In-work poverty (IWP) is an increasing feature of advanced industrial nations, including the UK. IWP disproportionately impacts on marginalised groups, such as the disabled. Current research interest is overly atheoretical, revealing little about the lived experience of disability and IWP. To address such issues, life history interviews were conducted with disabled people in IWP. The findings were analysed using the social model of disability. Government policies, employment experiences and managing household finances impacted greatly on disabled employees lived experience of IWP, suggesting governments and employers needing to do far more to tackle barriers associated with disability and IWP. More longitudinal research is required, especially from countries and contexts reporting lower incidences of IWP.
|Number of pages||21|
|Publication status||Published - 6 Dec 2016|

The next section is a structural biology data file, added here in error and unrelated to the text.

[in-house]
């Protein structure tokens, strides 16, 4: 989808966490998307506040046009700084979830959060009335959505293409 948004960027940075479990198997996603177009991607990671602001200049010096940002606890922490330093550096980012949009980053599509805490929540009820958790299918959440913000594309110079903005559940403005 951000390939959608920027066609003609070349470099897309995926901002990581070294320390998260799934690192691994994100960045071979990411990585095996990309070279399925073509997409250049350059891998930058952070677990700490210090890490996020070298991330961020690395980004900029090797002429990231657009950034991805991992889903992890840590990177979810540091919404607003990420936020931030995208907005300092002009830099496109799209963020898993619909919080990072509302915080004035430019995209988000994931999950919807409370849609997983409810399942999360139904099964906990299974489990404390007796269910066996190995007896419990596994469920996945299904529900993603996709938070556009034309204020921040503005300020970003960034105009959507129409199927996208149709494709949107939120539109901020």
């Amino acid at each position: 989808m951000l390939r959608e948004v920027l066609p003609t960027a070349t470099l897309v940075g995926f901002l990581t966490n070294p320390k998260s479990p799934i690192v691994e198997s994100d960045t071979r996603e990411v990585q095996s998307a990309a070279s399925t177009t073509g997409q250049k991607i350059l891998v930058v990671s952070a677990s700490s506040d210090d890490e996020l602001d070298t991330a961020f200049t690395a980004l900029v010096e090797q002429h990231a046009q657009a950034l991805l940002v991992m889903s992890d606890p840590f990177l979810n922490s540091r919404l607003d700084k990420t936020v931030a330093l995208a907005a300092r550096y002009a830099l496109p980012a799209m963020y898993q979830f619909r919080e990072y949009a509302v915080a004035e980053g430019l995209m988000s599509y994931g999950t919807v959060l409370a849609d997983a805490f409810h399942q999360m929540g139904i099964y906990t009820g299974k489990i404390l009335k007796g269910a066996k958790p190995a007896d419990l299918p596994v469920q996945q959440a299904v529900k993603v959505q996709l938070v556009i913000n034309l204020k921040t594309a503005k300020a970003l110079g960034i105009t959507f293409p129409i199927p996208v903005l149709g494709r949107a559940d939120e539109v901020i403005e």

|Event||30th Annual Australian New Zealand Academy of Management: Under New Management: Innovating for Sustainable and Just Futures - Queensland University of Technology, Brisbane, Australia|
Duration: 6 Dec 2016 → 9 Dec 2016
|Conference||30th Annual Australian New Zealand Academy of Management|
|Period||6/12/16 → 9/12/16|
- In-work poverty
- Social model of disability
- Lived experience
- Financial crisis
Richards, J., & Sang, K. (2016). Disability and in-work poverty in an advanced industrial nation: The lived experience of multiple disadvantage in the UK. 1-21. Paper presented at 30th Annual Australian New Zealand Academy of Management, Brisbane, Australia.